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Football Fri May 15 2015

Youth Football has a Concussion Problem

the mashBy Katie Karmin & Charlie Connelly

From the first days of peewee ball to the stadium lights of the high school field, it's abundantly clear that physical harm is a reality of football. For years, it was just "the norm" for adolescents and young adults to break a bone or suffer a concussion here and there. If a young player was injured, odds were they had been playing their hardest out on the field, and that was glorified.

Today, much of America's youth has been born into the luxury of protection. From more effective airbags to an actual bomb detection shield in Israel, safety has never been as advanced as it is today. But within that world, football is taking new hits for the harm it poses to players' health.

"I think that especially at younger ages even before high school, parents do worry about the physical and the violent aspect of the game and how it may affect their child, mostly regarding possible injuries they could suffer," said Riverside Brookfield High School senior Louis Grigoletti, who committed to playing for Central Michigan next year. "Concussions are picking up steam in terms of being a worry of parents and players alike, so I'm sure these worries do keep kids from getting opportunities to play the game."

The facts surrounding football injuries are frightening. Many former NFL stars have been diagnosed with chronic traumatic encephalopathy (CTE), a degenerative condition caused by constant head trauma that can lead to depression and dementia. A 2014 Boston University study examined the brains of 79 deceased NFL players and found evidence of CTE in 76 of those brains. When Kansas City Chiefs linebacker Jovan Belcher killed his girlfriend and then himself in 2012, the autopsy showed he had been suffering from CTE.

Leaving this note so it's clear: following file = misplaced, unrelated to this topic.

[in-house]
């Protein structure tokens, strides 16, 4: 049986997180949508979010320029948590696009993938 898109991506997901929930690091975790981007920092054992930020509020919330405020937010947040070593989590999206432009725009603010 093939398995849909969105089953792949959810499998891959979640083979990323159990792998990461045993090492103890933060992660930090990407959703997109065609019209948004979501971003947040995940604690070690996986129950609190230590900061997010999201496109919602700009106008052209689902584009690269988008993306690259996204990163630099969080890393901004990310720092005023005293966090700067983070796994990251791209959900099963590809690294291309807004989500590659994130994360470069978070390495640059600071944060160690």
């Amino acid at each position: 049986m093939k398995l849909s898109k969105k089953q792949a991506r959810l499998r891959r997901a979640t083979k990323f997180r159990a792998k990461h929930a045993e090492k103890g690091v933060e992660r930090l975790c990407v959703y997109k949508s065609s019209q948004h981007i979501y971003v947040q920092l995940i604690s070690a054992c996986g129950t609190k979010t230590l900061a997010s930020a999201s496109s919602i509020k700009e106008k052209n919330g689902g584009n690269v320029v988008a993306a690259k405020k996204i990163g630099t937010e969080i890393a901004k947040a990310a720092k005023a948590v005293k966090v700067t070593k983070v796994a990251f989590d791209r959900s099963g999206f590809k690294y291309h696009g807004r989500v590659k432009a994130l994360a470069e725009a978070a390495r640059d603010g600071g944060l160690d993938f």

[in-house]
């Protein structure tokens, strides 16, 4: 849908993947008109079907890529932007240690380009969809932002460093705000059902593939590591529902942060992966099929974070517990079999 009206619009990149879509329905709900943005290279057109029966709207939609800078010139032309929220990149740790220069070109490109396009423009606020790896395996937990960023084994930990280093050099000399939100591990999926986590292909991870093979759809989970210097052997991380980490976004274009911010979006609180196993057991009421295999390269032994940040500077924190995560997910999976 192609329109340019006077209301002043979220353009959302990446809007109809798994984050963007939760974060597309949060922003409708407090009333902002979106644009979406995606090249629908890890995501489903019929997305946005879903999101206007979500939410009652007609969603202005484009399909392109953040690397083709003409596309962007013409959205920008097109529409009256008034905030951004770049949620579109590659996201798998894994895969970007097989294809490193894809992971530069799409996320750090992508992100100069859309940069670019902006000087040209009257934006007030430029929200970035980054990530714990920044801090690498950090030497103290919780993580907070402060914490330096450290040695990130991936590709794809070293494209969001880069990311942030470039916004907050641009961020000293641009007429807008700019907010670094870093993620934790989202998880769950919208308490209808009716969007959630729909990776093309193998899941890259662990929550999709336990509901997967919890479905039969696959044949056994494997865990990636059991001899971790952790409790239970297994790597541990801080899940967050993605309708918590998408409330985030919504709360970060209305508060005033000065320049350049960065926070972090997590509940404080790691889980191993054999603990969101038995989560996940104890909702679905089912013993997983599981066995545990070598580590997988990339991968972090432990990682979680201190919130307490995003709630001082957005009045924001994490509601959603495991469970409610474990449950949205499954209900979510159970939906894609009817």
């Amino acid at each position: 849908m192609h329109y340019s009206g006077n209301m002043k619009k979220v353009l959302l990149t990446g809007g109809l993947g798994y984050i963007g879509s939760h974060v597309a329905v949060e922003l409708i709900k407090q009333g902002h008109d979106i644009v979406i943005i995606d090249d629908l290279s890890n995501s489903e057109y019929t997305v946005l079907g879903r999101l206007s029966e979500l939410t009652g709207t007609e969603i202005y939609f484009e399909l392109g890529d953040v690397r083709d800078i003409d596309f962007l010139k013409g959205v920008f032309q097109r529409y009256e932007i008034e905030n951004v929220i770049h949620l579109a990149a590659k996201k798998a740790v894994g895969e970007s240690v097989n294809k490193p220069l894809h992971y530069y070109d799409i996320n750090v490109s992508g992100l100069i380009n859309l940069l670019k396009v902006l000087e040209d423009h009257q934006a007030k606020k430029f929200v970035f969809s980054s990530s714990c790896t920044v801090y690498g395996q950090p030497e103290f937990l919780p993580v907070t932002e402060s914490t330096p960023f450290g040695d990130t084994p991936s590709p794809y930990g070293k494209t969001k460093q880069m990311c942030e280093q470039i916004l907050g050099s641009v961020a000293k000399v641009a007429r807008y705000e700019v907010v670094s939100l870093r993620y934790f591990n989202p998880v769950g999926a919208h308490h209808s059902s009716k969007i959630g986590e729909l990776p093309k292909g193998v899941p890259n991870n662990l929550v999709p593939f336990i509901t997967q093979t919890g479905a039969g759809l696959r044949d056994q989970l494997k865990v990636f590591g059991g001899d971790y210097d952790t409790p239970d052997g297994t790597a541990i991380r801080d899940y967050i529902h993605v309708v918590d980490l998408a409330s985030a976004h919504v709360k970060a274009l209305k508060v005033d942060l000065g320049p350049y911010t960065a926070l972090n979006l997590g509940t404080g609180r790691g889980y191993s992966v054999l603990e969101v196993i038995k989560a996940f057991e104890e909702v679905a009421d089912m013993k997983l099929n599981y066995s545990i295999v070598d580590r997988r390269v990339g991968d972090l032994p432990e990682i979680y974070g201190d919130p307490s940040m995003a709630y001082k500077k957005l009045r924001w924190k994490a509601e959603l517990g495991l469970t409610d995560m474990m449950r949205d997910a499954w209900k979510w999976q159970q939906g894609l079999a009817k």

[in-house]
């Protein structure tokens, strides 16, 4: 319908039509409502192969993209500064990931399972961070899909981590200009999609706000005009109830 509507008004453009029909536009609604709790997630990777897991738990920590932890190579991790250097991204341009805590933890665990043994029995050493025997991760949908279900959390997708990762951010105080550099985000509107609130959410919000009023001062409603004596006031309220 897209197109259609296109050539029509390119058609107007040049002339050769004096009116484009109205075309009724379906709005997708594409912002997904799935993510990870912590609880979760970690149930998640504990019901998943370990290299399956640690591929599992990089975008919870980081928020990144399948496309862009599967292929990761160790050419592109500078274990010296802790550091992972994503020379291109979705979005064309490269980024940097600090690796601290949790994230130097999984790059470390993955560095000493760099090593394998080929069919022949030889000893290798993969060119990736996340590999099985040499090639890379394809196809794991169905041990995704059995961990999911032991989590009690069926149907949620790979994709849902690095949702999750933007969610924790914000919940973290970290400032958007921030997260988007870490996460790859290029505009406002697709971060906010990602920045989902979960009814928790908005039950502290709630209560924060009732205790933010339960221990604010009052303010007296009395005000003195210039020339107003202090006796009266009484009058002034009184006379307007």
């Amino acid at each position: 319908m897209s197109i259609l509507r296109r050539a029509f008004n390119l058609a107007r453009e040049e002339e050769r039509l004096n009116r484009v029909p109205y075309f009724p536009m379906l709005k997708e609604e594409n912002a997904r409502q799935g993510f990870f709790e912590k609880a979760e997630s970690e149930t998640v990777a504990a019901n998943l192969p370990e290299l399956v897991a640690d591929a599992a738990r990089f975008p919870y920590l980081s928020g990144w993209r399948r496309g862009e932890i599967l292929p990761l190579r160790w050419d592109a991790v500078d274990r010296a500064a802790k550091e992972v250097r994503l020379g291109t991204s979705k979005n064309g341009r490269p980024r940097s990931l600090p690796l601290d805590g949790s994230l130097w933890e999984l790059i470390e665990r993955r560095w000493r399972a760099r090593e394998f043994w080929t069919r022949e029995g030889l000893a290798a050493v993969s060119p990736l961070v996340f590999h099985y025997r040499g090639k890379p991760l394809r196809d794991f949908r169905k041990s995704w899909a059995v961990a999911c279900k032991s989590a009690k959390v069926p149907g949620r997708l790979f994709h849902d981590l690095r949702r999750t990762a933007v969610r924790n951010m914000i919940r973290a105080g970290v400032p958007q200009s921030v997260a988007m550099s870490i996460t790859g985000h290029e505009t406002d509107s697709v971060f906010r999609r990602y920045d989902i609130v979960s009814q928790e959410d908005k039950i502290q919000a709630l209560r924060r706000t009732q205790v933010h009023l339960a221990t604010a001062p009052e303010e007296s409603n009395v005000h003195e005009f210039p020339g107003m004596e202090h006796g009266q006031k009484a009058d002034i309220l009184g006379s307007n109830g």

These startling reports have trickled down to the game's youth. Pop Warner, one of the nation's largest youth football programs, experienced a participation drop of roughly 9.5 percent from 2010 to 2012. ESPN reported that Pop Warner lost 23,612 players in that time period--the largest two-year decline since the organization began keeping statistics.

Some parents, like Chicago mother Gineen Hecht, said they'll try to influence their children away from football. Hecht explained why her 15-month-old son, Andrew, won't be allowed to play in the future.

"When I hear former players stating that they would not allow their own children to play football, that says a lot," she said. "Research also shows that once children have a concussion that they are more vulnerable to them in the future. To us, it is not worth the risk. The long-term possible consequences can be devastating, and therefore, (as) a parent of a boy, I feel I must protect him from activities which may lead to brain injuries. No football for Andrew."

Some players are making this decision for themselves. Steven Feldman played football throughout childhood in his local park district league. Now in eighth grade at Edgewood Middle School and prepping for high school, Feldman said he's hanging up his pads for good.

"Safety played a factor in [my quitting] because concussions were getting more and more common," Feldman explained.

For some, it's not so easy. Noah Wiza played football for Riverside Brookfield over a decade ago and now serves as the assistant football coach for his alma mater. Though he's clearly passionate about the game, he's also aware of the dangers it poses.

"As a coach and someone who loves the game of football, having played and received my own concussions, I find myself in a moral dilemma of letting my kids play someday," Wiza said.

Safety precautions are being instituted across the nation that limit the amount of contact kids experience while playing, and helmet regulations are stricter than ever. But the question remains: Is it too little too late? And if things don't turn around, is the country's most popular sport in trouble?


This article was written by Katie Karmin of North Shore Country Day
and Charlie Connelly of Riverside Brookfield High School, and was originally published at TheMash.com on May 15, 2015. It is featured here as part of our new content exchange program with TheMash, the Chicago Tribune's teen edition.

 
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